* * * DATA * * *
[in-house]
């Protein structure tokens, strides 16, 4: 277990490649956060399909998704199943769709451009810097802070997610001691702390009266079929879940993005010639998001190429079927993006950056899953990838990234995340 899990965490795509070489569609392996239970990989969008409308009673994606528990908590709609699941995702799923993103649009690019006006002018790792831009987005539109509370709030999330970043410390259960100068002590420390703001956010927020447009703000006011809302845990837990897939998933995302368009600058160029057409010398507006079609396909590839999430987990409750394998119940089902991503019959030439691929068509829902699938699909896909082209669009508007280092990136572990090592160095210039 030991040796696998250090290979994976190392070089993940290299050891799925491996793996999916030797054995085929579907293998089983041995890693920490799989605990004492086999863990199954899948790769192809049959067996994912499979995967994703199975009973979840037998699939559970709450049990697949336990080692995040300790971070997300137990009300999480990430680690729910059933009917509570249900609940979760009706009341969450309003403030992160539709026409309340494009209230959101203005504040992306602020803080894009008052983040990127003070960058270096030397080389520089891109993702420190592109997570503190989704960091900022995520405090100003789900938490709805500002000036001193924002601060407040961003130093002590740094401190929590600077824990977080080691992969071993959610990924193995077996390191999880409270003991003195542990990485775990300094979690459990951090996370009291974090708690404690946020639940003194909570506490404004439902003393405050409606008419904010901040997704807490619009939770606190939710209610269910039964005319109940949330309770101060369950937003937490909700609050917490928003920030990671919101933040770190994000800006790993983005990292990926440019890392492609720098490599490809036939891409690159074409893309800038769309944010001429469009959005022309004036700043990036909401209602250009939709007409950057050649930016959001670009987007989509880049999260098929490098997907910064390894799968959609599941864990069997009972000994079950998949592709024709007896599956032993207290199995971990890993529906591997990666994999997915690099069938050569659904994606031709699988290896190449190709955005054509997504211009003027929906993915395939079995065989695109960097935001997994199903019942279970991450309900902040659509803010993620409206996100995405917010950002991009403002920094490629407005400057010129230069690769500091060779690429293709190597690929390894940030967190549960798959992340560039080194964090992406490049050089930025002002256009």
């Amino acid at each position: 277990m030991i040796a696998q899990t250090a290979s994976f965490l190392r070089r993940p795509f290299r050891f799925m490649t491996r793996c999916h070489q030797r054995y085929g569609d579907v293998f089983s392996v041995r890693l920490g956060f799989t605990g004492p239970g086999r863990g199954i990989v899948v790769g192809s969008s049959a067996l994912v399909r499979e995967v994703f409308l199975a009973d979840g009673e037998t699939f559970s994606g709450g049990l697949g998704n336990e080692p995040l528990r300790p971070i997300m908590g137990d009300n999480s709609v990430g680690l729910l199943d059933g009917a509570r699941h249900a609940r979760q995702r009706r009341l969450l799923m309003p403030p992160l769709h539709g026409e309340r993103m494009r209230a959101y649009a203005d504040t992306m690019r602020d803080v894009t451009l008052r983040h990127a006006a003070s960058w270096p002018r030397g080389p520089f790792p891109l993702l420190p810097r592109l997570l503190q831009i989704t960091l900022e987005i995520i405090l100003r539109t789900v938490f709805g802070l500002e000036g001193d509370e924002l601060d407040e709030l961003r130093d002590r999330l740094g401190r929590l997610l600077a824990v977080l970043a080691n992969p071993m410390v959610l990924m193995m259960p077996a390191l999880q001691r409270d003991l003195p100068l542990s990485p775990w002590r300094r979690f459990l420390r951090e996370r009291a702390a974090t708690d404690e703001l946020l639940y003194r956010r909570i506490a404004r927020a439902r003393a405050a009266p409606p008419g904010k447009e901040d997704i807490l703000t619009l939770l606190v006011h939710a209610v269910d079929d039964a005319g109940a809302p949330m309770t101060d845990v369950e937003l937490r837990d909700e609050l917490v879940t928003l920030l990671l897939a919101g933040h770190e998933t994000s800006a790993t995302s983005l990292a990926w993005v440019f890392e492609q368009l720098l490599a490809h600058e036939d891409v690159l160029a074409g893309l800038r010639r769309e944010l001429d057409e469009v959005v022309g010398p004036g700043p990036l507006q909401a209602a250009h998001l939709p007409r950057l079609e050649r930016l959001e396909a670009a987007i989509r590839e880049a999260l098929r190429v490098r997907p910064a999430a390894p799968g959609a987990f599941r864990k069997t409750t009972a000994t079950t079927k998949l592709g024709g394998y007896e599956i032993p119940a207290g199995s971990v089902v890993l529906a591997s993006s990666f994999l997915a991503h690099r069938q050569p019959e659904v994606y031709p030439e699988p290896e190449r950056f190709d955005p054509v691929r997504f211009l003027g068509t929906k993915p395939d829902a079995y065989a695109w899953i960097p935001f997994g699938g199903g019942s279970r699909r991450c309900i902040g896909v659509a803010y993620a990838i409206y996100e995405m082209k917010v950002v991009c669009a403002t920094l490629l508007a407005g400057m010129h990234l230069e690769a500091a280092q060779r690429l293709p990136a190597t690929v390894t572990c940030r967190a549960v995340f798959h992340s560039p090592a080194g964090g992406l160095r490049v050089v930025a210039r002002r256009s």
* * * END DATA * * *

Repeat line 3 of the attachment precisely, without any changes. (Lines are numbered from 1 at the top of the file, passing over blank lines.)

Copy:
């Amino acid at each position: 277990m030991i040796a696998q899990t250090a290979s994976f965490l190392r070089r993940p795509f290299r050891f799925m490649t491996r793996c999916h070489q030797r054995y085929g569609d579907v293998f089983s392996v041995r890693l920490g956060f799989t605990g004492p239970g086999r863990g199954i990989v899948v790769g192809s969008s049959a067996l994912v399909r499979e995967v994703f409308l199975a009973d979840g009673e037998t699939f559970s994606g709450g049990l697949g998704n336990e080692p995040l528990r300790p971070i997300m908590g137990d009300n999480s709609v990430g680690l729910l199943d059933g009917a509570r699941h249900a609940r979760q995702r009706r009341l969450l799923m309003p403030p992160l769709h539709g026409e309340r993103m494009r209230a959101y649009a203005d504040t992306m690019r602020d803080v894009t451009l008052r983040h990127a006006a003070s960058w270096p002018r030397g080389p520089f790792p891109l993702l420190p810097r592109l997570l503190q831009i989704t960091l900022e987005i995520i405090l100003r539109t789900v938490f709805g802070l500002e000036g001193d509370e924002l601060d407040e709030l961003r130093d002590r999330l740094g401190r929590l997610l600077a824990v977080l970043a080691n992969p071993m410390v959610l990924m193995m259960p077996a390191l999880q001691r409270d003991l003195p100068l542990s990485p775990w002590r300094r979690f459990l420390r951090e996370r009291a702390a974090t708690d404690e703001l946020l639940y003194r956010r909570i506490a404004r927020a439902r003393a405050a009266p409606p008419g904010k447009e901040d997704i807490l703000t619009l939770l606190v006011h939710a209610v269910d079929d039964a005319g109940a809302p949330m309770t101060d845990v369950e937003l937490r837990d909700e609050l917490v879940t928003l920030l990671l897939a919101g933040h770190e998933t994000s800006a790993t995302s983005l990292a990926w993005v440019f890392e492609q368009l720098l490599a490809h600058e036939d891409v690159l160029a074409g893309l800038r010639r769309e944010l001429d057409e469009v959005v022309g010398p004036g700043p990036l507006q909401a209602a250009h998001l939709p007409r950057l079609e050649r930016l959001e396909a670009a987007i989509r590839e880049a999260l098929r190429v490098r997907p910064a999430a390894p799968g959609a987990f599941r864990k069997t409750t009972a000994t079950t079927k998949l592709g024709g394998y007896e599956i032993p119940a207290g199995s971990v089902v890993l529906a591997s993006s990666f994999l997915a991503h690099r069938q050569p019959e659904v994606y031709p030439e699988p290896e190449r950056f190709d955005p054509v691929r997504f211009l003027g068509t929906k993915p395939d829902a079995y065989a695109w899953i960097p935001f997994g699938g199903g019942s279970r699909r991450c309900i902040g896909v659509a803010y993620a990838i409206y996100e995405m082209k917010v950002v991009c669009a403002t920094l490629l508007a407005g400057m010129h990234l230069e690769a500091a280092q060779r690429l293709p990136a190597t690929v390894t572990c940030r967190a549960v995340f798959h992340s560039p090592a080194g964090g992406l160095r490049v050089v930025a210039r002002r256009s």